Police in Kenya opened fire on protesters in clashes that left at least 12 people wounded Wednesday as the opposition organized demonstrations calling for the government of President William Ruto to lower the cost of living.
The opposition called for three days of countrywide protests aimed at forcing the president to repeal a finance law imposing new taxes. Ruto had vowed that no protests would take place, saying he would take opposition leader Raila Odinga “head-on.”
Four protesters were injured in the Mathare area of the capital, Nairobi, according to a police officer who spoke on condition of anonymity as he was not authorized to speak to the media. The Associated Press witnessed one man shot in the shoulder and two others shot in the leg in Mathare.
In Nairobi’s Kangemi area, health records worker Alvin Sikuku told the AP that two young men had been brought into the Eagle Nursing Home clinic. “Police are using live bullets,” he said. One man was shot in the back and severely wounded, and the other was shot in the leg. “We don’t yet know if they were protesting or just walking by,” Sikuku said.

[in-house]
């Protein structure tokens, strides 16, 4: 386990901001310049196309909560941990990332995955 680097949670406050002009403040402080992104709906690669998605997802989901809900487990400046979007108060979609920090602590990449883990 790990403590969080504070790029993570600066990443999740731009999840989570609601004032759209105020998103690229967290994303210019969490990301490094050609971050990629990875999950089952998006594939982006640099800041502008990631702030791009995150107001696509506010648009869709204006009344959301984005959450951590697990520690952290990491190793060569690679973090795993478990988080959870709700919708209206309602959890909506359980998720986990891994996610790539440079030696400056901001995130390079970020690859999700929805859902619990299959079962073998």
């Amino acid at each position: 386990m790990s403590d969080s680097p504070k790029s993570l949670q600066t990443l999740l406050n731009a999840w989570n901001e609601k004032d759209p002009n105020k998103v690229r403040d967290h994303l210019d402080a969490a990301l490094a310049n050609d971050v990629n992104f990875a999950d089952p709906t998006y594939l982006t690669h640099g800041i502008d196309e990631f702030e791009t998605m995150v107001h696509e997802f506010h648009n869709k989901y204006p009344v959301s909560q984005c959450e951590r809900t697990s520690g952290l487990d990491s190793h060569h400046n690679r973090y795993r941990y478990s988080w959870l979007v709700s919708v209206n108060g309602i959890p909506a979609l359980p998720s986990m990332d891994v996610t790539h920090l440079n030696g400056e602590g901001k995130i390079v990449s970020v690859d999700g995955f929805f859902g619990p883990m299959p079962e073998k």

Businesses and schools in Nairobi were closed as police used tear gas and water cannons to disperse protesters.
Demonstrations were reported in several other parts of the country including the western counties of Kisumu, Migori and Kisii where the opposition enjoys huge support.
Police had said the protests were illegal as no permit had been issued, but the right to peaceful protests is enshrined in the Kenyan constitution.
A Nairobi resident, Wycliffe Onyango, said his entire earnings are spent on food. “Right now there is no work going on. We are suffering. I plead with the government to deal with the cost of living,” he added.
The International Monetary Fund this week called the law’s approval a “crucial” step toward reducing Kenya’s debt vulnerabilities.
Western envoys from 13 countries on Tuesday issued a joint statement calling for dialogue and expressed concern over the loss of lives and destruction of property.